Splash. Woof. Crunch. Creak. All sounds you might not expect to hear in a university class. In Dr. Rick Cousins’ Cultural Studies course at Trent University Durham GTA, you will hear all that and more, as students explore the use of sound in storytelling.
Students in the Radio and Podcast Workshop (CUST 3139) learn to harness their creativity and push themselves outside their comfort zones to share their thoughts, passions, and ideas in their own radio broadcasts.
In the workshop course, students learn the basics of sound recording, editing, interview skills, concise writing, scheduling, production, and of course, storytelling.
Throughout the term, students submit broadcast pieces including an interview, an ad or public service announcement, a radio theatre piece, and music playlists. By the end of the semester, their projects culminate into a 30-minute radio show to be shared on their big broadcast day.
On broadcast day, students showcase their own personal radio station with a name and theme of their choice.
In one class, Dr. Cousins took the students on a “sound walk,” where they travelled around Trent Durham’s Building A listening for sound effects that the students may want to use in their broadcasts. This included locker slams, drumming on leather couches, speaking into buckets, and more.
Justin Blair, a Media Studies student at Trent Durham, is working on his video game-themed broadcast. Prior to his time at Trent, Justin studied acting, improv, and sketch comedy writing, so this class is a perfect extension of his skills and passion for creativity.
“Rick's a great teacher with a lot of knowledge from working in the industry, so I'm always picking up new things,” he says.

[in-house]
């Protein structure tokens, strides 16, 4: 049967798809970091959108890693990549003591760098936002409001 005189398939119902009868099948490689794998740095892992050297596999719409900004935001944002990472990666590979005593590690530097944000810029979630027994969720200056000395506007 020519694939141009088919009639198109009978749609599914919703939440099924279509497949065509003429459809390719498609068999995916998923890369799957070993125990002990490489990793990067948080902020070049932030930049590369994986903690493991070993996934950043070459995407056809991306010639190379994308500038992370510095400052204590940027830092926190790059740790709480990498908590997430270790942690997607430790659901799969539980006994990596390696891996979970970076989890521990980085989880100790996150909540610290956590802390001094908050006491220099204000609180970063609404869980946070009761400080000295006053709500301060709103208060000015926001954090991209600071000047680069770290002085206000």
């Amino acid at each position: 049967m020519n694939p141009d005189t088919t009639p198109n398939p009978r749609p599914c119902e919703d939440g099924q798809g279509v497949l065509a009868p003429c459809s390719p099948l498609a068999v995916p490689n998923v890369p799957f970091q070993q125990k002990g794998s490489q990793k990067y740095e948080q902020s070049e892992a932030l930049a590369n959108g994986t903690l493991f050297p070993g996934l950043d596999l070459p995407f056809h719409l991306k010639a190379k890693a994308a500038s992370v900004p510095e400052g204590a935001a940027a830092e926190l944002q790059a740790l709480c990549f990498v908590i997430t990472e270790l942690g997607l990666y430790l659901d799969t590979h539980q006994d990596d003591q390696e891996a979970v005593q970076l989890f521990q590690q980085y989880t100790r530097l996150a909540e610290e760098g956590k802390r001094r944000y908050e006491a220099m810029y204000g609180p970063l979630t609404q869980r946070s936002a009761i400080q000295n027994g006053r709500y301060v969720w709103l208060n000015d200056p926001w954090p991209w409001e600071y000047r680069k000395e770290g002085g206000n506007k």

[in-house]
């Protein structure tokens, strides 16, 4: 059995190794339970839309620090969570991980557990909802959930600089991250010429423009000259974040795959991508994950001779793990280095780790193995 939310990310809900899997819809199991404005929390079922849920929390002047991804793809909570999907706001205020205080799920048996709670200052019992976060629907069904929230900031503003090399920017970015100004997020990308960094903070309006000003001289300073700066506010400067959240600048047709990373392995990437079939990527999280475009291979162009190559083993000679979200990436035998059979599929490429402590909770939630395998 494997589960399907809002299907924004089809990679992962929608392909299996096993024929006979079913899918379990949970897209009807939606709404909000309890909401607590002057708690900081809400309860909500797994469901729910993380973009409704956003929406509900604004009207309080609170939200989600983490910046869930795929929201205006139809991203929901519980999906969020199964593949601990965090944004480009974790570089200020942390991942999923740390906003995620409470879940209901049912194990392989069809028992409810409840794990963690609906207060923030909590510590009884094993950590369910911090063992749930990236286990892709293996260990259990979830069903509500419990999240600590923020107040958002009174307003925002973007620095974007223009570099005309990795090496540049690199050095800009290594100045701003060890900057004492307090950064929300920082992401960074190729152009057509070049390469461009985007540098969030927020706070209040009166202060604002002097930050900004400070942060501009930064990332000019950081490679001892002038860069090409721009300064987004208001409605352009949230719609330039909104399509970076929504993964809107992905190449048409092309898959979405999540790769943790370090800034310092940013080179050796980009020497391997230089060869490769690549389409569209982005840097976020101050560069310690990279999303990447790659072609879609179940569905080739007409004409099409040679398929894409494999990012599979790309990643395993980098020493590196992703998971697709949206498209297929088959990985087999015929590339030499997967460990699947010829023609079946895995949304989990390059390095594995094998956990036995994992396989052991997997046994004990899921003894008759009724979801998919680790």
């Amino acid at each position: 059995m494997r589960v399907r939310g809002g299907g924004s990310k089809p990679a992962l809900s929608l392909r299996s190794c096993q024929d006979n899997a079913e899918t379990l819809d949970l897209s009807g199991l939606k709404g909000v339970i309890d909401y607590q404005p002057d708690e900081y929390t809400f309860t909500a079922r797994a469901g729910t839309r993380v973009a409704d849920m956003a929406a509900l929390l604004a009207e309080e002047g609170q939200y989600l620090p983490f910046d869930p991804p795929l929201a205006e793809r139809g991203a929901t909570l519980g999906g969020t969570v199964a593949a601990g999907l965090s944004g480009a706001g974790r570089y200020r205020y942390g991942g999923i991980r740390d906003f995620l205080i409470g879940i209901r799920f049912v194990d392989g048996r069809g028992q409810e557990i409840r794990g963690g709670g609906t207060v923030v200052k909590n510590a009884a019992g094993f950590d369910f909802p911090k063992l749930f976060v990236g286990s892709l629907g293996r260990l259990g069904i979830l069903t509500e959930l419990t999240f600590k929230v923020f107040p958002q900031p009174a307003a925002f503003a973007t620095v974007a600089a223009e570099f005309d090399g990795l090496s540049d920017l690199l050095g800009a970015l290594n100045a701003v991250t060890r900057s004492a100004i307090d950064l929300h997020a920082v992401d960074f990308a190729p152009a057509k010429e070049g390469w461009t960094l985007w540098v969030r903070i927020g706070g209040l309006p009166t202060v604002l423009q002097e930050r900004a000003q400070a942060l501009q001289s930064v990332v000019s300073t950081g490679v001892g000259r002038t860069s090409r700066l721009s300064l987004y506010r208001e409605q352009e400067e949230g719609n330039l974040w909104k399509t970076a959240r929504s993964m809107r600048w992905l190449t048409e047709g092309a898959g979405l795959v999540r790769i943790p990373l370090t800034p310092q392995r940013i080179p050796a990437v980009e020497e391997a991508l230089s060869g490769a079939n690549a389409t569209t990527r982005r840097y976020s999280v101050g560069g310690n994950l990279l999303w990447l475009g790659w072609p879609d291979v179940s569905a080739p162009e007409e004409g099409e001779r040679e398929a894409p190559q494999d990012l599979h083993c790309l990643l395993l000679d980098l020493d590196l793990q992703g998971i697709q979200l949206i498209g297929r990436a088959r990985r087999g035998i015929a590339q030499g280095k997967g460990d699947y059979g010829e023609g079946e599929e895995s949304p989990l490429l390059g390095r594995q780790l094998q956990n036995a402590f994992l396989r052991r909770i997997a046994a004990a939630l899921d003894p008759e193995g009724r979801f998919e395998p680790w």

For Trent Durham English Literature student Allison Bunt, the course was her first experience with podcasting.
Thanks to the course, Allison says she’s become more confident connecting with others. “This class has helped me be more comfortable with who I am,” she says. "Dr, Cousins is a professor who clearly cares about his students, who works hard to make sure the content and workshop is engaging and informative, and truly wants us to have fun with radio and podcasts.”
Learning from a pro
Before coming to Trent to earn his Ph.D. and becoming a course instructor in the Cultural Studies department, Dr. Cousins was a freelancer for CBC Radio. There, he produced and performed comedy and variety features for many years. He says his skills for conciseness and sticking to time limits were developed throughout his time at the CBC, and he now teaches those skills to his students.
It was important for Dr. Cousins to make this a workshop course, rather than just a lecture. He says the theory of broadcast media can only take a student so far. He feels it’s imperative for them to experience what it’s like to interview a stranger, or what it’s like to be on air.
Dr. Cousins says his students begin to find their own authentic selves as they construct their audio pieces: “The students start to get a sense of what it’s like to speak as themselves.”